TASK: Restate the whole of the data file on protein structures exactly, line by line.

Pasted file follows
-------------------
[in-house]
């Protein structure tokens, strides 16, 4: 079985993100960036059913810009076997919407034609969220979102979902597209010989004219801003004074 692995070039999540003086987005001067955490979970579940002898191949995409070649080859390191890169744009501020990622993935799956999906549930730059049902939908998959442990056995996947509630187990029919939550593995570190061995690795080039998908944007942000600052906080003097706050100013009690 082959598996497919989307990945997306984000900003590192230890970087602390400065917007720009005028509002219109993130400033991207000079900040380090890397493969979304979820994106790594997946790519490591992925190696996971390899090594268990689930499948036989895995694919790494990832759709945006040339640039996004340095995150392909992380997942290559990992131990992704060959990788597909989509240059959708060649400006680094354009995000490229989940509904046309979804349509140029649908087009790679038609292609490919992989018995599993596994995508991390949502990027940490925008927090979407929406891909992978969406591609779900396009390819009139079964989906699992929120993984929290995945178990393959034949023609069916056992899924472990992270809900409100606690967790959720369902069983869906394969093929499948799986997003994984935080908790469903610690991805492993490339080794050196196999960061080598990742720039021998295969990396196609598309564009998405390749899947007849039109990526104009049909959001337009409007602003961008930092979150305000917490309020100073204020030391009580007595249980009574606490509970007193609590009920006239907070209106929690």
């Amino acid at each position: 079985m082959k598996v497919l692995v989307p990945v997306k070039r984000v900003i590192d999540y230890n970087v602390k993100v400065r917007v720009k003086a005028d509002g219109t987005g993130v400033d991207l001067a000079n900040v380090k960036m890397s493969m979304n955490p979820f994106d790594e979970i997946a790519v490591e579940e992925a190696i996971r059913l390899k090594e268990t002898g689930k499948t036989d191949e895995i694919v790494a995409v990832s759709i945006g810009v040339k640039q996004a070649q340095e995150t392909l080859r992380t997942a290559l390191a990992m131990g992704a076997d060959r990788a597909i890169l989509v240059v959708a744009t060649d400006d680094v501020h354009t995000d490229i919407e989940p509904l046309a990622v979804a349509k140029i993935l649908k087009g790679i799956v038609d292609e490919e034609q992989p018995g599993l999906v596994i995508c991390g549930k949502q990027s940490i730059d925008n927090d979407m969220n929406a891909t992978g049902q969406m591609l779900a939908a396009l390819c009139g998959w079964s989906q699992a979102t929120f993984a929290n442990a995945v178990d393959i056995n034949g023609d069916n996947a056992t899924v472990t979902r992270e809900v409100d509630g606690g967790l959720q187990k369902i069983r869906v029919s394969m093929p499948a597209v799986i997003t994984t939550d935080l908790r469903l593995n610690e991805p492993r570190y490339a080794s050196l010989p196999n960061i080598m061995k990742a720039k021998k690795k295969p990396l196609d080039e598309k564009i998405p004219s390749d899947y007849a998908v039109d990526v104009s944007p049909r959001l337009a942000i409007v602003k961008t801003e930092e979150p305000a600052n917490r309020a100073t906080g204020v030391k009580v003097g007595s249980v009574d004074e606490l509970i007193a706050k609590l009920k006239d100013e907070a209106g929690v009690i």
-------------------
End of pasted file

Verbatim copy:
[in-house]
């Protein structure tokens, strides 16, 4: 079985993100960036059913810009076997919407034609969220979102979902597209010989004219801003004074 692995070039999540003086987005001067955490979970579940002898191949995409070649080859390191890169744009501020990622993935799956999906549930730059049902939908998959442990056995996947509630187990029919939550593995570190061995690795080039998908944007942000600052906080003097706050100013009690 082959598996497919989307990945997306984000900003590192230890970087602390400065917007720009005028509002219109993130400033991207000079900040380090890397493969979304979820994106790594997946790519490591992925190696996971390899090594268990689930499948036989895995694919790494990832759709945006040339640039996004340095995150392909992380997942290559990992131990992704060959990788597909989509240059959708060649400006680094354009995000490229989940509904046309979804349509140029649908087009790679038609292609490919992989018995599993596994995508991390949502990027940490925008927090979407929406891909992978969406591609779900396009390819009139079964989906699992929120993984929290995945178990393959034949023609069916056992899924472990992270809900409100606690967790959720369902069983869906394969093929499948799986997003994984935080908790469903610690991805492993490339080794050196196999960061080598990742720039021998295969990396196609598309564009998405390749899947007849039109990526104009049909959001337009409007602003961008930092979150305000917490309020100073204020030391009580007595249980009574606490509970007193609590009920006239907070209106929690």
């Amino acid at each position: 079985m082959k598996v497919l692995v989307p990945v997306k070039r984000v900003i590192d999540y230890n970087v602390k993100v400065r917007v720009k003086a005028d509002g219109t987005g993130v400033d991207l001067a000079n900040v380090k960036m890397s493969m979304n955490p979820f994106d790594e979970i997946a790519v490591e579940e992925a190696i996971r059913l390899k090594e268990t002898g689930k499948t036989d191949e895995i694919v790494a995409v990832s759709i945006g810009v040339k640039q996004a070649q340095e995150t392909l080859r992380t997942a290559l390191a990992m131990g992704a076997d060959r990788a597909i890169l989509v240059v959708a744009t060649d400006d680094v501020h354009t995000d490229i919407e989940p509904l046309a990622v979804a349509k140029i993935l649908k087009g790679i799956v038609d292609e490919e034609q992989p018995g599993l999906v596994i995508c991390g549930k949502q990027s940490i730059d925008n927090d979407m969220n929406a891909t992978g049902q969406m591609l779900a939908a396009l390819c009139g998959w079964s989906q699992a979102t929120f993984a929290n442990a995945v178990d393959i056995n034949g023609d069916n996947a056992t899924v472990t979902r992270e809900v409100d509630g606690g967790l959720q187990k369902i069983r869906v029919s394969m093929p499948a597209v799986i997003t994984t939550d935080l908790r469903l593995n610690e991805p492993r570190y490339a080794s050196l010989p196999n960061i080598m061995k990742a720039k021998k690795k295969p990396l196609d080039e598309k564009i998405p004219s390749d899947y007849a998908v039109d990526v104009s944007p049909r959001l337009a942000i409007v602003k961008t801003e930092e979150p305000a600052n917490r309020a100073t906080g204020v030391k009580v003097g007595s249980v009574d004074e606490l509970i007193a706050k609590l009920k006239d100013e907070a209106g929690v009690i």